In the Southern Ocean, primary productivity—the rate at which living organisms such as phytoplankton produce organic compounds—is limited by low concentrations of iron. Although earlier studies in the Ross Sea have shown the most important sources of this nutrient include icebergs, windblown dust, and melting sea ice, seasonal streamflow from ice-free areas is another potential contributor. To date, however, the amount of iron these streams supply to coastal Antarctic waters has been poorly constrained.
Now Olund et al. have measured iron concentrations in four streams that flow from the McMurdo Dry Valleys, the southern continent’s largest ice-free area, into the Ross Sea to determine their potential impact on coastal water biogeochemistry. These streams, which flow only from 4 to 10 weeks per year, were sampled along their lengths from late December 2015 through late January 2016.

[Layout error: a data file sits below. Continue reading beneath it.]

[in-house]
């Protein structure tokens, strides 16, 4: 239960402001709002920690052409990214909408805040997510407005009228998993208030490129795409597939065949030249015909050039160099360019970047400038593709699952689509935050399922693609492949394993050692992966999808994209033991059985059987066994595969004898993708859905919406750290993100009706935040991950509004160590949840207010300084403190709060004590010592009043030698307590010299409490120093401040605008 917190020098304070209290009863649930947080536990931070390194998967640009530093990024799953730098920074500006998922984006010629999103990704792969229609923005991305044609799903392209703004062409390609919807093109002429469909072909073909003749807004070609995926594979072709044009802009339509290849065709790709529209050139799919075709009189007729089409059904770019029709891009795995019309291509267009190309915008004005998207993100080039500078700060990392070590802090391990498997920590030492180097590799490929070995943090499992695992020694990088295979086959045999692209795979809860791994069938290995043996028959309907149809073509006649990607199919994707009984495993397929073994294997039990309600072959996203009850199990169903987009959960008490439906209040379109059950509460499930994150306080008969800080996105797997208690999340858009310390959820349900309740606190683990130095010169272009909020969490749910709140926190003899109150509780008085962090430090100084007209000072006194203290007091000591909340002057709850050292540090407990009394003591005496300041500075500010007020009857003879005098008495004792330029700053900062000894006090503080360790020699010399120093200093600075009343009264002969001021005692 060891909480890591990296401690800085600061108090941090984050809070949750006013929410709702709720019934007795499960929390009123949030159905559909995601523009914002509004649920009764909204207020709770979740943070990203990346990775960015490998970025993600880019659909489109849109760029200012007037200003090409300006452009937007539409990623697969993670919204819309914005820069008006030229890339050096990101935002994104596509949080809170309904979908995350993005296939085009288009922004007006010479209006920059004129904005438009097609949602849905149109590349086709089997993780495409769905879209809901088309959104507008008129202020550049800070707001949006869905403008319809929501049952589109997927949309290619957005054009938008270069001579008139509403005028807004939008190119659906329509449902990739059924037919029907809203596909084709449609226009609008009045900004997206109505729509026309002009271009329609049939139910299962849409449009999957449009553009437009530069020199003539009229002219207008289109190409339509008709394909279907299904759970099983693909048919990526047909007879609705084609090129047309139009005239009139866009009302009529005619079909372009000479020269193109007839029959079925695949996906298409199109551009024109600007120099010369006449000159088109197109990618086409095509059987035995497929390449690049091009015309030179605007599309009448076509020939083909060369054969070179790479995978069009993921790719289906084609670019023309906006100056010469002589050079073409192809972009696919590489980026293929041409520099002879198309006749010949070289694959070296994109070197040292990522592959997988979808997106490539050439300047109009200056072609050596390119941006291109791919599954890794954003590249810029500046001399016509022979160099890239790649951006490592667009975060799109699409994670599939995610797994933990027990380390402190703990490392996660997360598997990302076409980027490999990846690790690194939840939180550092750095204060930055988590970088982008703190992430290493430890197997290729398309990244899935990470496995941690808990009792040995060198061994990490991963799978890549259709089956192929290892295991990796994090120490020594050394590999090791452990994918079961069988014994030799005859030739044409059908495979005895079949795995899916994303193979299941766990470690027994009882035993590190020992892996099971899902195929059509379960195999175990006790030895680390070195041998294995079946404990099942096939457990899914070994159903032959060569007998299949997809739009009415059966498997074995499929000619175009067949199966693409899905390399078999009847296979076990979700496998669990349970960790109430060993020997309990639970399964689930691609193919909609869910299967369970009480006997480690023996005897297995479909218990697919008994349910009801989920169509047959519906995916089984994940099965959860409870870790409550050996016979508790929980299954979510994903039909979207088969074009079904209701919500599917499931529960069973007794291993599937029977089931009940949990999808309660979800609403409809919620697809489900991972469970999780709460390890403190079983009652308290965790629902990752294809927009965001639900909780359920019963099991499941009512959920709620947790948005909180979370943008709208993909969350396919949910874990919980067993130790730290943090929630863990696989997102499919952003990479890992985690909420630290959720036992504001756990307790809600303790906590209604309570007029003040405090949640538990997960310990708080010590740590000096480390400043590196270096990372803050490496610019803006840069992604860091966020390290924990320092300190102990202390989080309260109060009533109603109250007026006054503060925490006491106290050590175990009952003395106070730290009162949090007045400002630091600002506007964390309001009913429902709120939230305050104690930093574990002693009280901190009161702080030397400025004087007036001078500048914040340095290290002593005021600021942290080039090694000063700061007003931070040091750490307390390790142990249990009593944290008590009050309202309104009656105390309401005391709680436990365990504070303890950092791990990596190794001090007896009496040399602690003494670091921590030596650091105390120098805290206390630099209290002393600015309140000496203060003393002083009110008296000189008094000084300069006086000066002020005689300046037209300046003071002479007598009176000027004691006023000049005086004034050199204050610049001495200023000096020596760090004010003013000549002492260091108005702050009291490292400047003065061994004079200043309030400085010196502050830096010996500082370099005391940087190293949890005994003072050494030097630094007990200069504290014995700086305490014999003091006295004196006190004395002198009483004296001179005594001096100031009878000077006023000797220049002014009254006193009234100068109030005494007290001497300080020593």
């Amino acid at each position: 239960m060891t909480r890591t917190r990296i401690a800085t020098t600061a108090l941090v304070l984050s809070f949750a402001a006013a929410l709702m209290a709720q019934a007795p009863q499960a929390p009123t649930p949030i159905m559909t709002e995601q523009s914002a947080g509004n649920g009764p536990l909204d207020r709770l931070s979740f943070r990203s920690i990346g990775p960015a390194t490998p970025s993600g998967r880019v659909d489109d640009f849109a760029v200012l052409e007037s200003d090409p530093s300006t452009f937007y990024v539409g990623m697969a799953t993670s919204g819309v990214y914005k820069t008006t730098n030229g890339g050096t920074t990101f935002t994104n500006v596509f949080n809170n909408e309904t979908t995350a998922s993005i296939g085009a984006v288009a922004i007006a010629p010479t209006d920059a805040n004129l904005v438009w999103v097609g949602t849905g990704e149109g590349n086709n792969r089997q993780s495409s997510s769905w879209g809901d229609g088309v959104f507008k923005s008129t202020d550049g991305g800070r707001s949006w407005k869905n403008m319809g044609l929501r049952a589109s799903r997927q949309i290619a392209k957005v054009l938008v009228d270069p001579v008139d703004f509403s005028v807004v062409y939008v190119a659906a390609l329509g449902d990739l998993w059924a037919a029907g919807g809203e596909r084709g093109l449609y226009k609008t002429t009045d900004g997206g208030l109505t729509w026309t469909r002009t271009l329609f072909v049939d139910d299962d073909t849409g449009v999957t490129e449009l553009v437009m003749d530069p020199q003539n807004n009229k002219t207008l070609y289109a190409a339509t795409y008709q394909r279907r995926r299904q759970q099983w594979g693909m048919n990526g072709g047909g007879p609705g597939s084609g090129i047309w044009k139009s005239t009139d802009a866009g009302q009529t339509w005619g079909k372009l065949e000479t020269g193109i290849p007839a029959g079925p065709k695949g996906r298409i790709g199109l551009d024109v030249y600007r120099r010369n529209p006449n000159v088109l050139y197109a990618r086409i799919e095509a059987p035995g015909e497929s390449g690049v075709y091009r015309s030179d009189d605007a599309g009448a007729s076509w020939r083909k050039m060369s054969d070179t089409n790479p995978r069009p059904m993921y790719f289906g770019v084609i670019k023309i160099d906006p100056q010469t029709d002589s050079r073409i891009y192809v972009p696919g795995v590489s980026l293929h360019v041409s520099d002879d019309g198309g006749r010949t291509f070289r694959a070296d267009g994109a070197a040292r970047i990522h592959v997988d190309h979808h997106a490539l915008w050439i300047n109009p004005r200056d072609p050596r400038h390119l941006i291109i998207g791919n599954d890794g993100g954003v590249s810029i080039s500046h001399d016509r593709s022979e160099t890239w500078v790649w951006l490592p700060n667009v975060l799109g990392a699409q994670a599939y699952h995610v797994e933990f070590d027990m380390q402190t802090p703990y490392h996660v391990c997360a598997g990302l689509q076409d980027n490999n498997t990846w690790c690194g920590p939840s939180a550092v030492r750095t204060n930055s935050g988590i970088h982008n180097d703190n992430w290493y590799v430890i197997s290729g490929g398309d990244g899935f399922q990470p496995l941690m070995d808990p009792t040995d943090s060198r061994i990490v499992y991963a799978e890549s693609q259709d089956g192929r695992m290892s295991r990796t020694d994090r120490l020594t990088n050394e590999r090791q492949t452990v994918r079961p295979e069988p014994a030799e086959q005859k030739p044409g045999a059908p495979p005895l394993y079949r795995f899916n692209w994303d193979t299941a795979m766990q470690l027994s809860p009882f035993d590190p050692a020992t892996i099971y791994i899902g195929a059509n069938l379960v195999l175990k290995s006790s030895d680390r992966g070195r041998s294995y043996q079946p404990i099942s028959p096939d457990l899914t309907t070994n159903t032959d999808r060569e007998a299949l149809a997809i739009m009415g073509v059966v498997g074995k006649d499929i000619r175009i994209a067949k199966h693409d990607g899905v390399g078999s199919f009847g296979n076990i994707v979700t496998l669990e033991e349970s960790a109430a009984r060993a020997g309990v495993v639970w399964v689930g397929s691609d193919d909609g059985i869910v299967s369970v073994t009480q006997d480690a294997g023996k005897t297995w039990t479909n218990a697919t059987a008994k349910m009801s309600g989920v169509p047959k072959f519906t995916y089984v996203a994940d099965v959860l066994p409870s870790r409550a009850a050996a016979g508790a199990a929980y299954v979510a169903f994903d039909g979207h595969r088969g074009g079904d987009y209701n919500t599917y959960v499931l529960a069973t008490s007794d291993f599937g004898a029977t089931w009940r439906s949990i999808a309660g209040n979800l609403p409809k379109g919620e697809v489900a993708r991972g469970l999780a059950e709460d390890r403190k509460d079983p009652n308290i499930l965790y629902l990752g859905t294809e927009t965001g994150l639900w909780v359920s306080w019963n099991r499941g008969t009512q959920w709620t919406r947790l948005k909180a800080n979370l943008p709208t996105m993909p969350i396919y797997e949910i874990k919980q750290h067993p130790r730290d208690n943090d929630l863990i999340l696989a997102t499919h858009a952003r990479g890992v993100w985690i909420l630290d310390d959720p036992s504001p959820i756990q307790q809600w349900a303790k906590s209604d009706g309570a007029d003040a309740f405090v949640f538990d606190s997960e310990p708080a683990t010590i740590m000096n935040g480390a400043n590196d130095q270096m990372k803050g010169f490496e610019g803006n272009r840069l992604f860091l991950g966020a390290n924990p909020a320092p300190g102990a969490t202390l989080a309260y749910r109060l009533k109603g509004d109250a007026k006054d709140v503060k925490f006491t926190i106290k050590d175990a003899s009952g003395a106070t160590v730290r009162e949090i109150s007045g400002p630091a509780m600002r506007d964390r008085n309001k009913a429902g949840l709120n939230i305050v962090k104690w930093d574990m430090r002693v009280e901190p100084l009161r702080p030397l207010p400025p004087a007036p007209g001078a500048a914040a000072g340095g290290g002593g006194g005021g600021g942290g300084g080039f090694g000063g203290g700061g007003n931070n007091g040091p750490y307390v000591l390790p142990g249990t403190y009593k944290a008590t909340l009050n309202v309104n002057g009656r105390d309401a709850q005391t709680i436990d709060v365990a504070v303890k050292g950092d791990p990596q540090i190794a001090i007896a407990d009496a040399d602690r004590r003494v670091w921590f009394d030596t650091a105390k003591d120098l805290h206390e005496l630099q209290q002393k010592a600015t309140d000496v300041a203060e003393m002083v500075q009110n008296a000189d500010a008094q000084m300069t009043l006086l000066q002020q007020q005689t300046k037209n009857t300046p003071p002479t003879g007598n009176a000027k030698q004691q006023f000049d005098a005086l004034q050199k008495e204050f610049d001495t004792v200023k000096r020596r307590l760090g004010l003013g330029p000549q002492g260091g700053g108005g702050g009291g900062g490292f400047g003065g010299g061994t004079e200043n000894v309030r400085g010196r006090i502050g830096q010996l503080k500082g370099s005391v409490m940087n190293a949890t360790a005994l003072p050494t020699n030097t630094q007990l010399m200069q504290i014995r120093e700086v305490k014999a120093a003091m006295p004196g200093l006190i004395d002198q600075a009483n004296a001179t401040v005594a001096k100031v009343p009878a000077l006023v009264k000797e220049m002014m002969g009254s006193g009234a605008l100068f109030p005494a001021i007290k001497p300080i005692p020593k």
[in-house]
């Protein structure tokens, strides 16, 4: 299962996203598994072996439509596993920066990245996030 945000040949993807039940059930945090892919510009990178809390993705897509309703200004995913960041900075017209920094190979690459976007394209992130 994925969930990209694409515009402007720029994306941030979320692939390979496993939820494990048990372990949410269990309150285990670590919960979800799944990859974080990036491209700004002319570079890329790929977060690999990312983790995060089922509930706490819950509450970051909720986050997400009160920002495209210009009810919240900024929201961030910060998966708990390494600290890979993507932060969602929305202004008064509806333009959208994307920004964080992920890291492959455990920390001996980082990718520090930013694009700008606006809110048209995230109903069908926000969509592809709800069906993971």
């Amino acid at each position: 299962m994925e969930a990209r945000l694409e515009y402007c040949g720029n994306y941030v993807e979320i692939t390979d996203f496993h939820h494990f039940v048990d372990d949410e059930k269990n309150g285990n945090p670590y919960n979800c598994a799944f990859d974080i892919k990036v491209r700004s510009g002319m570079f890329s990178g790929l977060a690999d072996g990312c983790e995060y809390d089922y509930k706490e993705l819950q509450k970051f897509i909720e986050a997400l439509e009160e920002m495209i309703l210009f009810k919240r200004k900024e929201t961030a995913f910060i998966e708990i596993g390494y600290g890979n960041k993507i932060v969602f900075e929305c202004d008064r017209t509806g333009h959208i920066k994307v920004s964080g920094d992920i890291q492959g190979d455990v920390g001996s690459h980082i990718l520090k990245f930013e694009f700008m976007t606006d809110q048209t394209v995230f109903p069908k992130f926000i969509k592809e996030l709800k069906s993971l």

The results indicate that two of the streams, Commonwealth and Wales, contribute an average of 240 moles of filterable iron to the Ross Sea each year, an amount that is several orders of magnitude less than the contributions from other sources. The team also discovered that the ratio of iron to other vital nutrients, including nitrogen, phosphorous, and silicon, differs substantially from the ratios found in coastal phytoplankton communities. This finding indicates that seasonal streams are important sources of both phosphorous and iron for the Ross Sea’s plankton communities.
By increasing our understanding of iron fluxes into the seas surrounding Antarctica, this study highlights the importance of local nutrient inputs to the Southern Ocean. In addition, because primary production can boost the uptake of carbon dioxide and the consequent sequestration of carbon in marine sediment, this study has implications for understanding future changes in productivity and the cycling of carbon in the region as increased melting augments the flux of iron to the sea via these coastal streams. (Journal Geophysical Research: Biogeosciences, https://doi.org/10.1029/2017JG004352, 2018)
—Terri Cook, Freelance Writer